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Black Keys - Scala, London, 23/5/2006

  by Anthony Dhanendran

published: 23 / 6 / 2006



Black Keys - Scala, London, 23/5/2006

intro

The Black Keys, while hardly household names, have been playing increasingly packed houses on both sides of the Atlantic. Anthony Dhanendran watches the Southern blues duo play a powerful set at the London Dcala


The Black Keys are an odd kind of band. They’re hardly household names, but their shows on this side of the Atlantic sell out with a fervour normally associated with acts several notches up the ladder. Musically, the duo plough a furrow that falls somewhere between the studied cool of the White Stripes and the decidedly un-hip 1970s rock of Free and Lynyrd Skynyrd. There’s no mistaking the genuine enthusiasm for the blues that Dan Auerbach and Patrick Carney bring to their music, both live and on record. It seems they’re so into the idea of blues-rock that they don’t want to distill it any further as Jack White has successfully done, lest it lose some of its potency. While other Southern blues-rock bands – such as, say, the Immortal Lee County Killers – have attempted to get the blues back to its roots by making it more punk, a more earthy version of what we’re used to, the Black Keys have stayed true to their roots by playing a strictly down-the-line blues-rock that doesn’t so much hark back to the 1970's as entirely resemble the music of that decade. That’s no bad thing – the music isn’t derivative, it’s almost as though they’re a band dropped out from their era and into ours. The thousand-odd people packed like sardines into the Scala tonight would presumably concur. Auerbach has the authentic blues voice and both of them look the part. The stand-out tracks are ‘Girl is on My Mind’, on which the band turn up the soul, and ‘10AM Automatic’ but it’s hard to tell that from the audience’s reaction, which is totally focused on each and every song. The set list includes several tracks from their forthcoming fourth album 'Magic Potion' as well as chunks from the other records, including the 'Chulahoma' EP, which consists of tracks written by the late Junior Kimbrough. This is a band that knows what they’re doing, and, as with the White Stripes, the two-piece produce far more noise than it should be possible for two people to make. The difference, if we’re going to be critical, is that both halves of the Black Keys can play.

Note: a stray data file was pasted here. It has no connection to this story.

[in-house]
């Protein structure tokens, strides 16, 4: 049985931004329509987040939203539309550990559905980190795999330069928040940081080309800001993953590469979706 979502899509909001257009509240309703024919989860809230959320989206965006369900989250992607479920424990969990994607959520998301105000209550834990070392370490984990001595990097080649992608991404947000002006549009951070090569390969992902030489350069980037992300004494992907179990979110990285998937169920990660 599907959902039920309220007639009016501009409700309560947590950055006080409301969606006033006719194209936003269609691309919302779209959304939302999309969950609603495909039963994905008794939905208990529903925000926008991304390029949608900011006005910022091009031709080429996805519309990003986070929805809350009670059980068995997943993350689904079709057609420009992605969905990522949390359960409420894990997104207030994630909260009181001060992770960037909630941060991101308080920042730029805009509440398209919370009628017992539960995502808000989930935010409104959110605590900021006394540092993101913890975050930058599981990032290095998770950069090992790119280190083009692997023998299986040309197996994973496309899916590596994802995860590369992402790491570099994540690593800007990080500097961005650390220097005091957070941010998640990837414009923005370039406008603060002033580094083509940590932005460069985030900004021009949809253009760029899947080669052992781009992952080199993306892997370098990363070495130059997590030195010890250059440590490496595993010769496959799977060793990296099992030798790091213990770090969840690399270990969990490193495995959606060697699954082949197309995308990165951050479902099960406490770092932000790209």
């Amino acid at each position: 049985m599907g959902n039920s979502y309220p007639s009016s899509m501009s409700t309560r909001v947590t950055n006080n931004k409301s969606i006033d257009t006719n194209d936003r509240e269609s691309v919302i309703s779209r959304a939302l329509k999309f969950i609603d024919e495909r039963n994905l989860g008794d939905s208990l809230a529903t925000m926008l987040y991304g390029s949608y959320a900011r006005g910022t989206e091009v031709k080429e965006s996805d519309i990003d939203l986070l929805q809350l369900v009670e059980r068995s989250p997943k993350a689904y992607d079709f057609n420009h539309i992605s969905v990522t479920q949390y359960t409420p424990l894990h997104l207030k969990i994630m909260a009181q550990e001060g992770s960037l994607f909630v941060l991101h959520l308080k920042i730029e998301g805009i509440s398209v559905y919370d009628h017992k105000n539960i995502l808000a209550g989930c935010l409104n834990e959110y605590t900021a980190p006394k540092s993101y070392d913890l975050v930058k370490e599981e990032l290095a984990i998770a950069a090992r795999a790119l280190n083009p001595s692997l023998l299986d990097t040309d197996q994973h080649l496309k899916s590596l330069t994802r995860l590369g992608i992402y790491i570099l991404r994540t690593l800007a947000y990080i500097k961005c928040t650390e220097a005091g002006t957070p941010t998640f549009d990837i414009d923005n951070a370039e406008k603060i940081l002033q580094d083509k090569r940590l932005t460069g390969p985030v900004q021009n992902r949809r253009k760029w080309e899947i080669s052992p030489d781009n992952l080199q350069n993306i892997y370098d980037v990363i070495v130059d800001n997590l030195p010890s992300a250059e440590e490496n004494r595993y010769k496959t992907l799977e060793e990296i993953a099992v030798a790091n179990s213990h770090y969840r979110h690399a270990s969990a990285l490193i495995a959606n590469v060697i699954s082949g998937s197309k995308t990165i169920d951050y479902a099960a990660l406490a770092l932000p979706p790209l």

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Black Keys - Scala, London, 23/5/2006


Black Keys - Scala, London, 23/5/2006



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